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Remembering Madison Jones

I told myself after I found out (it was a couple of days after, so ashamed), “look, don’t get fancy with it, don’t try to save the world, you’ve mostly already missed the newsiness of it, so just push out a quick moment of silence and use that awesome picture of him posing in front of the holy unholy War Eagle Theater at the premiere of I Walk The Line, and have some links to the old stuff you’ve already done on him.” (His was one of our first profiles. I actually think it was the first thing Ben wrote for TWER, which seemed apropos and still does. And my first instinct was to just post a gallery of all the insane pottery figurines he’d made that I photographed when I interviewed him at his house in March 2008 for a story I never wrote for East Alabama Living Magazine. But I can’t find them. It’s killing me.) And yet here I am still, weeks later, outside at 11 pm with a Swisher Sweet cigar (we had the same brand, so proud), some Auburn bug chasing this sweaty sentence across the sweaty screen, hoping that the Auburn tree frogs and the Auburn crickets will dampen the Auburn Twitter alerts, and inspire with their so very southerness some final tribute of truth about Madison Jones and what he meant to my Auburn.

“I Walk The Line,” based on Jones’ 1967 book “An Exile” and starring Gregory Peck and Tuesday Weld, made its Alabama premiere at the War Eagle Theatre in 1970. The film  opened to decent reviews. That they weren’t stellar? Jones blames the director for going on vacation during editing. “Peck himself said there was a good movie lying on the cutting room floor.”

Primer: Madison Jones was the last practitioner of a now extinct literary religion, Agrarianism, a movement whose significance I’m not smart enough to really grasp, but it’s an important-sounding name for a literary movement that I’m sure it deserved. (Wikipedia doesn’t include him in the group proper, but links him as an “associate.” But Robert Penn Warren, the star, was all about him, and he studied under another one, Andrew Lytle, who stayed with Jones when Dean Cater brought him to Auburn to speak in the 60s.) I’m not well-read enough enough to know where he should rank in the pantheon of great southern writers, great American writer (but Allen Tate, another one of the Agrarians, called him a ‘southern Thomas Hardy,’ and he had a book written about him—that has to be worth something)…and sometimes I do that thing where you wonder whether you’ve labeled someone a genius because they are and you’re good at spotting geniuses or maybe just because they’re your friend…. whether or not your real or perceived connection with them shapes your appreciation of their work significantly beyond the common experience. But I know—because it’s asterisked to everything ever written about him—that at least one of the folks all the shoutin’s about, Flannery O’Connor, said that Madison Jones, was “better than the folks all the shoutin’s about.” And he was ours.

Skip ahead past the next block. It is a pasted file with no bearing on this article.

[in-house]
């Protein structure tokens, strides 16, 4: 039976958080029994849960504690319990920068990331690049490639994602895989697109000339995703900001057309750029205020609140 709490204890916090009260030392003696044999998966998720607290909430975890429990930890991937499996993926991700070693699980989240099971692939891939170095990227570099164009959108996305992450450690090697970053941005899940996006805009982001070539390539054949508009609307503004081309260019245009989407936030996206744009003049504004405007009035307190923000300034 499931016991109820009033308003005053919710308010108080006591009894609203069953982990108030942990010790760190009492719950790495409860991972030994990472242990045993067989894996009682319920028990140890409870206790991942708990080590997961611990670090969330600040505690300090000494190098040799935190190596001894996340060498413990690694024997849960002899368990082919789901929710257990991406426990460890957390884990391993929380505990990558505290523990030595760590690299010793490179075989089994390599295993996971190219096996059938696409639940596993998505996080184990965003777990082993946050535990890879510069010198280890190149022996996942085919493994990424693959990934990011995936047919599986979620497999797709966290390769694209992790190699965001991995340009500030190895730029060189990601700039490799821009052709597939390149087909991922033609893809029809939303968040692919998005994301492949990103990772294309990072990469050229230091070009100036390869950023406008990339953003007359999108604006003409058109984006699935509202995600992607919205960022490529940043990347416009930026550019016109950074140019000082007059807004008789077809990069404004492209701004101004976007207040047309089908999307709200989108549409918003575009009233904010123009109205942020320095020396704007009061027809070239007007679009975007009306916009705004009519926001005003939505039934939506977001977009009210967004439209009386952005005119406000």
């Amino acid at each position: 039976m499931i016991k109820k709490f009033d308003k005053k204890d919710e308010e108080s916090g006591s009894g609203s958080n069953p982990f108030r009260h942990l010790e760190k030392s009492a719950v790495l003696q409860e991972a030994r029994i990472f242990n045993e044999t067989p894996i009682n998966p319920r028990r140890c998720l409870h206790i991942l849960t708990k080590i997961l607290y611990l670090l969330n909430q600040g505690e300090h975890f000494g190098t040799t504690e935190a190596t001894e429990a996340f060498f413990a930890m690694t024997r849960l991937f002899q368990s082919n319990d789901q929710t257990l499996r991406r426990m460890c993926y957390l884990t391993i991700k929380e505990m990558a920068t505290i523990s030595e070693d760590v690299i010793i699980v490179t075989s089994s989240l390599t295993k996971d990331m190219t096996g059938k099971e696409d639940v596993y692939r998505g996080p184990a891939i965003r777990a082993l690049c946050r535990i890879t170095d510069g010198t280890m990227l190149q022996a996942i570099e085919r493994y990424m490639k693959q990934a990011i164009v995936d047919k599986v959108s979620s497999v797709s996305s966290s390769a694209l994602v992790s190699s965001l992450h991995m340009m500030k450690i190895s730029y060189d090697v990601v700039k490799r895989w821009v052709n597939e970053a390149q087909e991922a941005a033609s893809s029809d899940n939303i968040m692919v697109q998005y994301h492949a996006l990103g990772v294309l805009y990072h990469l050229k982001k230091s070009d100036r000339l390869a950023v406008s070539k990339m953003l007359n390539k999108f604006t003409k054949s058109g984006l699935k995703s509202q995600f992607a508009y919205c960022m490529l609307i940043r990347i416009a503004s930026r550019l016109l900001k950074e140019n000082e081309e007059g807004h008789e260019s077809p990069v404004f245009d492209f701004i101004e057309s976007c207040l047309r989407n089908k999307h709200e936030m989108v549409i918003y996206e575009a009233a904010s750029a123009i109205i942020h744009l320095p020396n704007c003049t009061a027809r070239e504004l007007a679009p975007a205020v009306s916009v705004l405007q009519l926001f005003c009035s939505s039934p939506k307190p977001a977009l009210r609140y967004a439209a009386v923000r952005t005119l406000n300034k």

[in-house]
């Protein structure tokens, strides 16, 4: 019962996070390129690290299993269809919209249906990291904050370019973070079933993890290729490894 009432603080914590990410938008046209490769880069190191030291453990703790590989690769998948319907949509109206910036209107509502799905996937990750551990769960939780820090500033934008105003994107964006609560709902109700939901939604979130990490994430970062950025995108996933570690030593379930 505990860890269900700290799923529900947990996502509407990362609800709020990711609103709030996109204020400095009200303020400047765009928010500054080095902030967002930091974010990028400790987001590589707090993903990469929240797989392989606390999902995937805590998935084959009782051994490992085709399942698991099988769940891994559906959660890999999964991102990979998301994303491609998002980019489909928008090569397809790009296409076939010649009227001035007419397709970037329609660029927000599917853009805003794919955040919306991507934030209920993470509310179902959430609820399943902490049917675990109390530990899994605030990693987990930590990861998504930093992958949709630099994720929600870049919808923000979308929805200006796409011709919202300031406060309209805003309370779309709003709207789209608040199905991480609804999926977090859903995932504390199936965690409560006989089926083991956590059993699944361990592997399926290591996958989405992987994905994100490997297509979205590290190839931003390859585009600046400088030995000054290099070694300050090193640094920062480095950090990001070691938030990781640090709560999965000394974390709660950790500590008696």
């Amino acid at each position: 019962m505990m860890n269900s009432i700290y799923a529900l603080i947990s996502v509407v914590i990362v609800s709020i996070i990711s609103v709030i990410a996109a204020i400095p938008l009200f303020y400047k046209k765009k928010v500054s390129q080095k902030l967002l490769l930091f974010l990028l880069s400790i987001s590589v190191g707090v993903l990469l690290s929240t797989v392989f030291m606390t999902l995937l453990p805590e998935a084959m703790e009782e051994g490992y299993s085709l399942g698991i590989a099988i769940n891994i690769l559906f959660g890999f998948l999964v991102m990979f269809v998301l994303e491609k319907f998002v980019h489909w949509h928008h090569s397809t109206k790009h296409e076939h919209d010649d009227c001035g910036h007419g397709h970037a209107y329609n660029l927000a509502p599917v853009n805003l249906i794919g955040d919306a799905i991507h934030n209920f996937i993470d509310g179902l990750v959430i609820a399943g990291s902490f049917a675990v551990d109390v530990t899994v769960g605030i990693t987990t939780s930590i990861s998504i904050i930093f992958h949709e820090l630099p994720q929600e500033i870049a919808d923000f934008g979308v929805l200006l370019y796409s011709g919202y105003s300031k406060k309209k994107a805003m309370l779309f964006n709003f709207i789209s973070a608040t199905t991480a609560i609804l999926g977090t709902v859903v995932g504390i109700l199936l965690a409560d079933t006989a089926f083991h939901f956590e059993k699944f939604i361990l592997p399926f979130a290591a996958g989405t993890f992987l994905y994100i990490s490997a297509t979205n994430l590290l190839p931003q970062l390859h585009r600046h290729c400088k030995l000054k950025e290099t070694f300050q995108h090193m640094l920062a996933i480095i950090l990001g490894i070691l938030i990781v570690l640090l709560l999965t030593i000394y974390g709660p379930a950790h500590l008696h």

Each time I pick up one of his books–and they all have just these great covers–I look at the date and I imagine that guy with that awesome writer name doing all this stuff, winning all these awards, in Auburn 1969, in Auburn 1972, in Auburn 1989 and it makes the memories I’ve borrowed as a 33-year old absolutely obsessed with stuff in Auburn in all those years—because it’s the stuff my grandparents came from, my parents came from, the stuff I came from—even fuller, more vivid, more tragic (and therefore less tragic).

Up until July 9th, I knew there was some guy in Auburn smoking (pipe, cigar, cigarette–just smoking) and looking just as intellectual and deep as any writer ever had in any southern college town, a real man of letters—important letters: ol’ Flannery supposedly mailed him a peacock—that could really win us some games, someone who was reporting from a deeper, darker dimension—some sort of 1970s Southern Narnia hidden in the Cary Woods kudzu and populated with sinister yet sensitive shanty tramps and one-armed preachers (like the one my Dad wrote about in Jones’ short story class) and who if written into the homogenized hell of 2012 would march allegorically to Cracker Barrel and overturn the giant checkers boards, or whatever. You knew there was a really articulate guy, a really articulate man who still believed that deep down the south was still special, a country unto itself, whether it is or not.

When Madison Jones died in July (he was 87), his son told the Opelika-Auburn News that “he was a gentleman who lived in a world he created.” Sometimes that world had an Auburn zip code. The first time I met him, I told him that Last Things was my favorite, and he told me, yes, you’re right, there is a little Auburn in it–my Auburn. He told me it was the hardest, most complicated book for him to write. I took that as a huge compliment.


Books by Madison Jones:

The Innocent (1957)
Forest of the Night (1960)
A Buried Land (1963)
An Exile (1967)
A Cry of Absence (1971)
Passage Through Gehenna (1978)
Season of the Strangler (1982)
Last Things (1989)
To the Winds (1996)
Nashville 1864: The Dying of the Light (1997)
The Adventures of Douglas Bragg (2008)

Here’s Ben’s review of A Cry of Absence, one of his best.

Here’s the trailer for I Walk The Line (and its Johnny Cash soundtrack)—in 1972, Jones told The Plainsman “I found it boring”:

TWER photo by Marybeth Manifold. ‘I Walk The Line’ premiere photo courtesy AU Archives.

Related: Meeting Madison Jones.

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About Jeremy Henderson

Jeremy Henderson is the editor of The War Eagle Reader and co-host of Rich and Jeremy in the Mornings on Wings 94.3 FM in Auburn. Follow him on Twitter: @wareaglereader / @jerthoughts / @RichandJeremy

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